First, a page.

Abydos, however, is particularly important in addressing the question of pyramid origins. The first true pyramids occur relatively late in Egyptian history, in ca. 2560 B.C.; before then, between 2650-2570 B.C., we have the step pyramids of Saqqara, covering Dynasty III. But the earliest historic royal tombs—those at Abydos­begin in 2900 B.C. What was their connection with the pyramid com­plex?

Various answers have been prof­fered. A particularly important sug­gestion has been that the royal tombs of Dynasties I and II at Abydos had mound-like superstructures, i.e., a sand and gravel mound held in place by mud brick retaining walls, rising perhaps 2.40 to 3 meters (ca. 8 to 10 feet) in height. From these, the stepped pyramid typical of Dynasty III evolved in some way not yet fully documented. However, recent excava­tions at the Abydos tombs by Werner Kaiser and Gunter Dreyer have shown that the evidence Petrie found and interpreted as the remains of superstructures rising above ground level, in fact belonged to mounds set over the burial chamber but buried below ground level. The Abydos tombs therefore would seem to have had no visible or prominent super­structures. Dreyer believes they did exist, but so far no trace of them has been recovered.

In Dynasties I and II there were also elite tombs at Saqqara, thought by some scholars to be royal, al­though this is now a minority view. These Saqqara tombs had large rec­tangular superstructures; hidden with­in each was a mound, placed over the burial pit. In one case the mound was in stepped form. Some suggest that the superstructure became transform­ed into the towered enclosure wall of the step pyramids, and the mound evolved into the step pyramid it­self—now visible and on a much larger scale.

Our recent work at Abydos has prompted us to come forward with a new and different theory—at the moment a working hypothesis, but one supported by certain important if fragmentary evidence. This work has focused on the cemetery field of North Abydos. Here, almost two kilo­meters away from the royal tombs, archaeologists long ago discovered that large mud brick enclosures had been built for some of the early pharaohs, presumably to house their funerary cults. Two were for Kha­sekhemwy and Peribsen, at the end of Dynasty II (see time chart). There were at least four of Dynasty I (ca. 2920-2770 B.C.), for pharaohs Deer, Deet, Queen Mother Meretneith, and another pharaoh. The existence of Deer’s enclosure (and hence the prob­ability of one for his successor, Djet) was proven by our excavations in 1988. However, apart from a few interior features recovered by earlier archaeologists, the large interiors of these enclosures remained generally mysterious and unknown.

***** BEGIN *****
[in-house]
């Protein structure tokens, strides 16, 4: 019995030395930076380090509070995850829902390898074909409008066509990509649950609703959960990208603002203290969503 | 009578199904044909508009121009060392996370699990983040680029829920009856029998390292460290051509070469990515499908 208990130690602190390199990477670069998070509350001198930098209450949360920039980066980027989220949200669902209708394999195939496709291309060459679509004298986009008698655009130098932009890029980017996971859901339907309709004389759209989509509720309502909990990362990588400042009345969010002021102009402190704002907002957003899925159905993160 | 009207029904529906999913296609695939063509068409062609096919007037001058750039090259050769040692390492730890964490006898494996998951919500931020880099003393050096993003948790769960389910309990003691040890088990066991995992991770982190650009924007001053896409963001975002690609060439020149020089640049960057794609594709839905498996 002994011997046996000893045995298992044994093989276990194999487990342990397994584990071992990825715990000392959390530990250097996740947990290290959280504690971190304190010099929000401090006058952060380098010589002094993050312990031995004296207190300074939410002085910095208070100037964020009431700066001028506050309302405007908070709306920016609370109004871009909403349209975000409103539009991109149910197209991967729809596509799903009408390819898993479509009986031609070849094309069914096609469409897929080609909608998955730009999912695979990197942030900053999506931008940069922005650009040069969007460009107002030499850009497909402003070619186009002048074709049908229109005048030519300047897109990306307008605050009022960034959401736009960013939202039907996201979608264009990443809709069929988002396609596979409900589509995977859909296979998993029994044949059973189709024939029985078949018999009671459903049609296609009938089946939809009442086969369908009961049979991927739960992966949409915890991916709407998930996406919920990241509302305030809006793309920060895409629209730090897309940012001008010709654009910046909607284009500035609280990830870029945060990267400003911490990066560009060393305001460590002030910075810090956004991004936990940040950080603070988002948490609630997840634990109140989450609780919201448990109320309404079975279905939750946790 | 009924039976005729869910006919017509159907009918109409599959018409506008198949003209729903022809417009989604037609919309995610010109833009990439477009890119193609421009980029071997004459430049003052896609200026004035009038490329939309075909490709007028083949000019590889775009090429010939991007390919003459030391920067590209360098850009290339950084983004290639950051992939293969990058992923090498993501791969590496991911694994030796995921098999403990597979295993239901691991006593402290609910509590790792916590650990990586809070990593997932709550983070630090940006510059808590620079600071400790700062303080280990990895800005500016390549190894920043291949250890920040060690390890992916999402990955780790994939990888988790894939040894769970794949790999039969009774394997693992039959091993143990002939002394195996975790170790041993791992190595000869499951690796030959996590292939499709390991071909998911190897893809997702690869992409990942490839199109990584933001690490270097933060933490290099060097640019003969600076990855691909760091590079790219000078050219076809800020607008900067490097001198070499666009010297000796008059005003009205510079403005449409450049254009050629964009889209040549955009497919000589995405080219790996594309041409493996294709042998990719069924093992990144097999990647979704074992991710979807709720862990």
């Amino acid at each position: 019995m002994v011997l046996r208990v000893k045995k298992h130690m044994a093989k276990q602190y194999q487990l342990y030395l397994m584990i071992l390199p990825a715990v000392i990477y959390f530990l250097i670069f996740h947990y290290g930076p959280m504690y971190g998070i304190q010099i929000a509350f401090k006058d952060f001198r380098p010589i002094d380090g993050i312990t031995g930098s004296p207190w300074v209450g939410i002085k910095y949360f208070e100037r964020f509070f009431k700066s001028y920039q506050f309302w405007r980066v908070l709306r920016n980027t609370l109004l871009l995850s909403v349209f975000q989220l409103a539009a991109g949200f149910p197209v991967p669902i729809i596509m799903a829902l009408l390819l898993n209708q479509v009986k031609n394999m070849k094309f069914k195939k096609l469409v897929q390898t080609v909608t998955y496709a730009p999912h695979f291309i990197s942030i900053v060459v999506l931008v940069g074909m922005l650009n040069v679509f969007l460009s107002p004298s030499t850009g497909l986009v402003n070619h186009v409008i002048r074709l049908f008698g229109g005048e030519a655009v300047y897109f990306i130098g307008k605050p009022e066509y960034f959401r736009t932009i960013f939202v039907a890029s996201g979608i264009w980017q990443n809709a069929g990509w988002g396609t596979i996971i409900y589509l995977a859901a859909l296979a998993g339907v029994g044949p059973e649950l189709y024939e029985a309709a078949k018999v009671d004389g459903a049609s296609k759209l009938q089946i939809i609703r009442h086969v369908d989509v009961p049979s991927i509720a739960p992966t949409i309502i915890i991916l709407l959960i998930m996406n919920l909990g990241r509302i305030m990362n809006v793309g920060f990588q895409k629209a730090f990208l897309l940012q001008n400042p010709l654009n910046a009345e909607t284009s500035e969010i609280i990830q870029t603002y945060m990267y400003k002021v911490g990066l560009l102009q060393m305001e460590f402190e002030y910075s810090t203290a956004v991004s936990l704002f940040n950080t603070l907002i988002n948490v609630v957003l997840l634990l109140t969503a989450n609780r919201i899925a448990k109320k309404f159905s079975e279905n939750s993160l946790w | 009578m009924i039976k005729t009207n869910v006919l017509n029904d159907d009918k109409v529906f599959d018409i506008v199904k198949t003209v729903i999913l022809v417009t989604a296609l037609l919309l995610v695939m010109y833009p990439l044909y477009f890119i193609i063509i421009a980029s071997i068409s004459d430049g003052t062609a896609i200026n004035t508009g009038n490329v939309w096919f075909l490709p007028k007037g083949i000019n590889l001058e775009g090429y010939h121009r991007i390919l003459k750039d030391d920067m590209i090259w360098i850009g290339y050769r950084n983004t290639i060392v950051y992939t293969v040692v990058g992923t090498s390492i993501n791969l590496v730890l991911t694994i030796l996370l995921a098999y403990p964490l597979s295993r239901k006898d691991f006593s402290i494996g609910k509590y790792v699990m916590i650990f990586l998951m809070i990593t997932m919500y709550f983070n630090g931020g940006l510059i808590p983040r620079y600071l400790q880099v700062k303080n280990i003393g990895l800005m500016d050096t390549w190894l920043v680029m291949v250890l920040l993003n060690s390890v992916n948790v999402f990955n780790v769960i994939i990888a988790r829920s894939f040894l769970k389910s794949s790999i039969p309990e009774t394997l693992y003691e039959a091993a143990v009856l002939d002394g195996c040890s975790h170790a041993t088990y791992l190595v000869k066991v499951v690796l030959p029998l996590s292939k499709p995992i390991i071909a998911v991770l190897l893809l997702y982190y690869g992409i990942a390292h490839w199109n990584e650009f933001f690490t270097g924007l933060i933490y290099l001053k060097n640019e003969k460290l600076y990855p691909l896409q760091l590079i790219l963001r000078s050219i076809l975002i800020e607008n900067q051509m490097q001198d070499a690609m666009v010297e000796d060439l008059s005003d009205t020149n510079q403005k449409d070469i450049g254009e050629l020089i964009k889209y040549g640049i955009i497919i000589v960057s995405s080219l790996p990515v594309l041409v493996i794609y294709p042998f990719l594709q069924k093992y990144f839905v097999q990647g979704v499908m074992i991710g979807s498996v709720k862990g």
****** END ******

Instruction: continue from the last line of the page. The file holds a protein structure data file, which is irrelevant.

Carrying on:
We decided to re-investigate these enclosures, including the best pre­served, that of Pharaoh Khasekhem­wy of the end of Dynasty II (Fig. 3). This extraordinary feature is built entirely of mud brick, defining an area of over half a hectare. Its walls are 5 meters thick and still stand about 11 meters high, although they were built somewhere between 2700 and 2650 B.C., that is, about 4700 years ago. The interior is heavily encumbered with windblown sand which has discouraged systematic excavation (Fig. 4), although there were large-scale—and very damaging—clearances attempted in the 19th century and later. In addition, the whole interior is pitted with large, deep holes used for the burial of sacred ibises in the 1st millennium B.C. (Fig. 5).

We were fortunate enough, despite the difficulties, to expose some sur­viving fragments of the original Dynasty II surface. Of these, one was particularly important. We found a large expanse of the thick Dynasty II mud plaster floor. At one edge a line of brickwork survived (Fig. 6), be­longing to a feature which had other­wise been completely removed in antiquity, at least so far as the area covered by our excavation units was concerned. The bricks were laid at an angle, i.e., they were not simply part of a horizontally bedded wall. This point is evident in plan and section (Fig. 7).